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kandi X-RAY | Paxos Summary

kandi X-RAY | Paxos Summary

Paxos is a Java library. Paxos has no bugs, it has no vulnerabilities and it has low support. However Paxos build file is not available. You can download it from GitHub.


            kandi-support Support

              Paxos has a low active ecosystem.
              It has 6 star(s) with 12 fork(s). There are 2 watchers for this library.
              It had no major release in the last 6 months.
              Paxos has no issues reported. There are no pull requests.
              It has a neutral sentiment in the developer community.
              The latest version of Paxos is current.

            kandi-Quality Quality

              Paxos has 0 bugs and 0 code smells.

            kandi-Security Security

              Paxos has no vulnerabilities reported, and its dependent libraries have no vulnerabilities reported.
              Paxos code analysis shows 0 unresolved vulnerabilities.
              There are 0 security hotspots that need review.

            kandi-License License

              Paxos does not have a standard license declared.
              Check the repository for any license declaration and review the terms closely.
              Without a license, all rights are reserved, and you cannot use the library in your applications.

            kandi-Reuse Reuse

              Paxos releases are not available. You will need to build from source code and install.
              Paxos has no build file. You will be need to create the build yourself to build the component from source.
              Paxos saves you 238 person hours of effort in developing the same functionality from scratch.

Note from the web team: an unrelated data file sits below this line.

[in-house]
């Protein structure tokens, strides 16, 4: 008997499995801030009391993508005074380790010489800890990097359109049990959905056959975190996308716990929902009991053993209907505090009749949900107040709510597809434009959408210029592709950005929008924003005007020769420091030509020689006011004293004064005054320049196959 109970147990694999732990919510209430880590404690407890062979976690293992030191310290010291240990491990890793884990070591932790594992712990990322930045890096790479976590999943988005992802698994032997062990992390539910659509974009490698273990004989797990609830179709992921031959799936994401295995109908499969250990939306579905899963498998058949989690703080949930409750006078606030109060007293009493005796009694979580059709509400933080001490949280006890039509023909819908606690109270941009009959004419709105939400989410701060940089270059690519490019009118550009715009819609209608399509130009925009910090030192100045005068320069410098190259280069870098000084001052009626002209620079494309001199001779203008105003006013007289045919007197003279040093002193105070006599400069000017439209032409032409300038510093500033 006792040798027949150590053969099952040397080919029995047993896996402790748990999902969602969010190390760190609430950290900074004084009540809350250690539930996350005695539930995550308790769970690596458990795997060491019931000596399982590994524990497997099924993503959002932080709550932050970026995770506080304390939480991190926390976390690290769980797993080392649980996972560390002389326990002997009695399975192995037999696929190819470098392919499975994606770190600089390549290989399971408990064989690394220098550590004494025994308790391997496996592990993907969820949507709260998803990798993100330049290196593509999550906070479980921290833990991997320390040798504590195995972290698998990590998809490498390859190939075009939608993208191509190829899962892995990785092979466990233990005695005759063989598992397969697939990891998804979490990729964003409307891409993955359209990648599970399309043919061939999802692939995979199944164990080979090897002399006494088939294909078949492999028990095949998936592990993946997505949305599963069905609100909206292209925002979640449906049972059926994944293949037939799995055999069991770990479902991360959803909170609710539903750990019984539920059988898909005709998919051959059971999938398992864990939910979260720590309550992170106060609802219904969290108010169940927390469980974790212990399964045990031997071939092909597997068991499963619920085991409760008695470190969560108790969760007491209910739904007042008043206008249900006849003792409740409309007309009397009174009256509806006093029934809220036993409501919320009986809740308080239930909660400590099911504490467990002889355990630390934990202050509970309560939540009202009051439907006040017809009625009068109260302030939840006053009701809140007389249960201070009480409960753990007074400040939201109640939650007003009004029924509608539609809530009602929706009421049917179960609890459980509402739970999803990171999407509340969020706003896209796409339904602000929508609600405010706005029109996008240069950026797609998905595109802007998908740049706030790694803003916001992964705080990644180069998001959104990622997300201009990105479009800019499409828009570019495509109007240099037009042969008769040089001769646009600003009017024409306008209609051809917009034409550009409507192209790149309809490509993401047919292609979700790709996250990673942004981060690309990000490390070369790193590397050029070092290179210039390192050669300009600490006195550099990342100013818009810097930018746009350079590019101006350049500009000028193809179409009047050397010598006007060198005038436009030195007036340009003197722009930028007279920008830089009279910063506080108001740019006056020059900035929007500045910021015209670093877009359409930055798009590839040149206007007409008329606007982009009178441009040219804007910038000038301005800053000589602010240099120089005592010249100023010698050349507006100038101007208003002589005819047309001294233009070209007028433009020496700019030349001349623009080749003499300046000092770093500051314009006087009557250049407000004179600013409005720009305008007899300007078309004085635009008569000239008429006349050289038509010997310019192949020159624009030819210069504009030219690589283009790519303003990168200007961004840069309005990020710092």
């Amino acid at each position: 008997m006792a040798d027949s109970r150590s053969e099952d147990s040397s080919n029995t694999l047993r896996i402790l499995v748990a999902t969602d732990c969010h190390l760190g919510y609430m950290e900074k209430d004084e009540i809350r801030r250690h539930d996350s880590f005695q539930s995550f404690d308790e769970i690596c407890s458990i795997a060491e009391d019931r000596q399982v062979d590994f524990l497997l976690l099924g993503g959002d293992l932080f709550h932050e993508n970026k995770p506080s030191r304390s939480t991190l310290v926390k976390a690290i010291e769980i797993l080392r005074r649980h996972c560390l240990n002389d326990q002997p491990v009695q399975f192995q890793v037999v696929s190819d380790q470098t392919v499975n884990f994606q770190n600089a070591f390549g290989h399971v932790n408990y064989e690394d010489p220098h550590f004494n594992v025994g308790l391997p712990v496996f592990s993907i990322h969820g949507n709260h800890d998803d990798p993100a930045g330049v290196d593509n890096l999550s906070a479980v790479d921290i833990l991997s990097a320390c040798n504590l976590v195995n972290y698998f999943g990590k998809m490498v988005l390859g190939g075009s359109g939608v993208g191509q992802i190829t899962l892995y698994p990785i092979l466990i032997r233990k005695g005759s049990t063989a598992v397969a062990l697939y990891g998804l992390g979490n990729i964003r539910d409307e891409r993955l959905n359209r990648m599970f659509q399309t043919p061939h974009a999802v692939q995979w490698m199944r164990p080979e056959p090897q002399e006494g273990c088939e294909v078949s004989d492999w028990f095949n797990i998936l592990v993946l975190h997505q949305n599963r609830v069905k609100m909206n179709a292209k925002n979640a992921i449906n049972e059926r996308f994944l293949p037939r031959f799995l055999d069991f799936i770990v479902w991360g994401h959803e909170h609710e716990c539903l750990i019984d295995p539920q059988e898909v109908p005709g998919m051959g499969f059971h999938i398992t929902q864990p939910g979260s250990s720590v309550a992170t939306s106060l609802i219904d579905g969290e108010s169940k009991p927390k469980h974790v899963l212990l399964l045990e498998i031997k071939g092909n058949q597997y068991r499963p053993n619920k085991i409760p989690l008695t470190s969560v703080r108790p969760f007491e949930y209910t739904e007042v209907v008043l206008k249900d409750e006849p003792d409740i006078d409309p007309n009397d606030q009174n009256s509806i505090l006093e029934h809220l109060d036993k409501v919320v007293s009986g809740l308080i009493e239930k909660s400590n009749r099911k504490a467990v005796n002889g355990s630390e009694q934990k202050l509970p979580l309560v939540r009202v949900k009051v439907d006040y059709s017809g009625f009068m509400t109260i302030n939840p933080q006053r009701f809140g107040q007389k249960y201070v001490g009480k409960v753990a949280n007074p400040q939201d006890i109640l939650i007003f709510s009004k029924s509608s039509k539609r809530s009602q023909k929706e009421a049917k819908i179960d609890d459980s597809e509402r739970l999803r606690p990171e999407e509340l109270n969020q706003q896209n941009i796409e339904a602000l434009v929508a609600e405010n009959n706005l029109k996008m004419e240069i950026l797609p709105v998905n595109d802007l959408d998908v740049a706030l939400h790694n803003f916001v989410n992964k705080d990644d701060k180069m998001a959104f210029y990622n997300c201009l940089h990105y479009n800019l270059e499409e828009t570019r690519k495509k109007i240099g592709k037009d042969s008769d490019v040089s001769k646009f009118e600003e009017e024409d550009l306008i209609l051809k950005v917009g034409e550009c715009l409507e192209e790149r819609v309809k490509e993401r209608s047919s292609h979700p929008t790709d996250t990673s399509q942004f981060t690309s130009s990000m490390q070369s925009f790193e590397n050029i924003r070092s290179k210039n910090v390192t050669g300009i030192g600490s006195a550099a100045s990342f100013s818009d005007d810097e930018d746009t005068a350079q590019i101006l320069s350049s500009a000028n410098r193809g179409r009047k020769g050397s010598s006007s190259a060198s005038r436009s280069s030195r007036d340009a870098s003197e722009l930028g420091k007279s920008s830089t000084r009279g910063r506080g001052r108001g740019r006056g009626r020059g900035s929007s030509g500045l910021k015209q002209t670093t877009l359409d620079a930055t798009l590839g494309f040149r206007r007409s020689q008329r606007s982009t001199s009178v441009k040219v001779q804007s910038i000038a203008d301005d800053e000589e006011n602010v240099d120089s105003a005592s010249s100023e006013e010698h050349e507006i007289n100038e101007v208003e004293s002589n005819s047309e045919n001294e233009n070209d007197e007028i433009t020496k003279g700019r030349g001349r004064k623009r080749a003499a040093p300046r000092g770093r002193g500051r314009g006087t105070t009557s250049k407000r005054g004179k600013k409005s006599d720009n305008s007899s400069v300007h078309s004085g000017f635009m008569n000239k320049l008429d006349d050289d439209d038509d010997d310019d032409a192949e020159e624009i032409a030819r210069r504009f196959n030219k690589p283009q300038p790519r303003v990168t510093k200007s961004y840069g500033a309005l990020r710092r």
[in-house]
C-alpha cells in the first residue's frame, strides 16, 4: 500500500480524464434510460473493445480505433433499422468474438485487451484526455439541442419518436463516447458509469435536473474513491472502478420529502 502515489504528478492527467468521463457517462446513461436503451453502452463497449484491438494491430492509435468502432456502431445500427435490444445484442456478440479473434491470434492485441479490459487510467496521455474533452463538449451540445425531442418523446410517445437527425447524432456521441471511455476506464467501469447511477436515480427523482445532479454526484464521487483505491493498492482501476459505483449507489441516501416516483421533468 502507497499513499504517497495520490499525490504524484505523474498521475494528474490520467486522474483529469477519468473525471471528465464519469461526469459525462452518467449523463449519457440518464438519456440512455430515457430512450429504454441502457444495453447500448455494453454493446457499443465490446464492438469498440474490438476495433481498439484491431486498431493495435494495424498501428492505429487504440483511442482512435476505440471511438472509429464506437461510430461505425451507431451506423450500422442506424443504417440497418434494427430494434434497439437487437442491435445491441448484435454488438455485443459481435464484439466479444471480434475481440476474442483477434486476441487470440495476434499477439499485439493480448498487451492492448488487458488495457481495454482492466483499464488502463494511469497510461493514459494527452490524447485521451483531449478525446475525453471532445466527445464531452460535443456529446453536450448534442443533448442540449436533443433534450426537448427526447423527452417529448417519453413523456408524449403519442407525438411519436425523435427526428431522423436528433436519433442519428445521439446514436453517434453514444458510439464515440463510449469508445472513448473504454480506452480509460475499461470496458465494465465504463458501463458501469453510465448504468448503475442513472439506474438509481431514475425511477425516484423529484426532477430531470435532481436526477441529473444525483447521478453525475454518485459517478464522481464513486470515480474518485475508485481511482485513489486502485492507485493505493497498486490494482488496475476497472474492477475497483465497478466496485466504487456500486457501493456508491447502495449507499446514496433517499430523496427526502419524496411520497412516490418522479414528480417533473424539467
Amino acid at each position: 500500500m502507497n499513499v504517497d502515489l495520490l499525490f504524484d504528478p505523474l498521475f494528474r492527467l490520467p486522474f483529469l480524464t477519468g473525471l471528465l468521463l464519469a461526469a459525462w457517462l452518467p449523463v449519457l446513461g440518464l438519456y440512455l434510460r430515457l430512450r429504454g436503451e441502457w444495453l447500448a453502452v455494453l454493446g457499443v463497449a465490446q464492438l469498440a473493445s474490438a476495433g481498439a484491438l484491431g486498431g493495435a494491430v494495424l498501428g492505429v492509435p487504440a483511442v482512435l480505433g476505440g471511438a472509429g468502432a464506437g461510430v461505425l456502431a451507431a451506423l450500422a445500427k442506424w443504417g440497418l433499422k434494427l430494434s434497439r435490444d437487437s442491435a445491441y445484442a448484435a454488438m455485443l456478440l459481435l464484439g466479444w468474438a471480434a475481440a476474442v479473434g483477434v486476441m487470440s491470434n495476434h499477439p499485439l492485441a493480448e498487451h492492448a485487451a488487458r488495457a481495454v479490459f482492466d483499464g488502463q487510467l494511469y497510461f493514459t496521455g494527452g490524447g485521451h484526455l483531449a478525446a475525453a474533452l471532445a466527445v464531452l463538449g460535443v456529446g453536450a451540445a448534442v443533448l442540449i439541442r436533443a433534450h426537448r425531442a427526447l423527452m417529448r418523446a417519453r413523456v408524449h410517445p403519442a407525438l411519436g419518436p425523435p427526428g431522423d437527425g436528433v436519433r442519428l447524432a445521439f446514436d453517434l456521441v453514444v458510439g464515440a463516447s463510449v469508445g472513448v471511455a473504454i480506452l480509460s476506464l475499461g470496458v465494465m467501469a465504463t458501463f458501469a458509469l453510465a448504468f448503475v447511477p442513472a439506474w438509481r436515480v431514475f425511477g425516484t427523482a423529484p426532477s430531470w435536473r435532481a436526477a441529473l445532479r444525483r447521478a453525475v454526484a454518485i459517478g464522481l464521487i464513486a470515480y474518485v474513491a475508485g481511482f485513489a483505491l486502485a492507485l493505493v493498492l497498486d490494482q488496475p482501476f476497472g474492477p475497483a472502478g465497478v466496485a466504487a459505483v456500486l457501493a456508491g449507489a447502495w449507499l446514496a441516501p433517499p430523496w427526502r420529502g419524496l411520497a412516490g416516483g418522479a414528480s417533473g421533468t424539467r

It has 580 lines of code, 68 functions and 20 files.
              It has low code complexity. Code complexity directly impacts maintainability of the code.

            Top functions reviewed by kandi - BETA

            kandi has reviewed Paxos and discovered the below as its top functions. This is intended to give you an instant insight into Paxos implemented functionality, and help decide if they suit your requirements.
            • Propagate a given value to the destination
            • Resets all accepted proposals
            • Set the proposal number
            • Generates a unique number
            • Process a learner message
            • Gets the accepted value
            • Process a proposed value
            • Gets the source id
            • Receives a message
            • Process a prepare request
            • Handles an accept request
            • Returns the value
            • Register a component
            • Compares this Acceptor
            • The main method
            • Runs the next proposal
            • Create a 128 - bit hash code
            • The main loop
            • Send a new learnt value to all learners
            • Make a message delivery
            • Get a set of components for the given type
            Get all kandi verified functions for this library.

            Paxos Key Features

            No Key Features are available at this moment for Paxos.

            Paxos Examples and Code Snippets

            No Code Snippets are available at this moment for Paxos.

            Community Discussions


            Paxos understanding
            Asked 2021-Feb-22 at 23:22

            I have read the paper Paxos made simple.

            And after hard thinking, I come to this conclusion:

            The Paxos protocol always guarantees the majority of servers accept the same value at the same turn of the proposal and so that finally, we can derive the consensus from the majority of servers.

            For example, table 1 shows that there are three servers(S1, S2, S3), and the N1, N2... denotes the proposal, there are many gaps in the proposals but for every proposal, we can derive the consensus by the majority servers.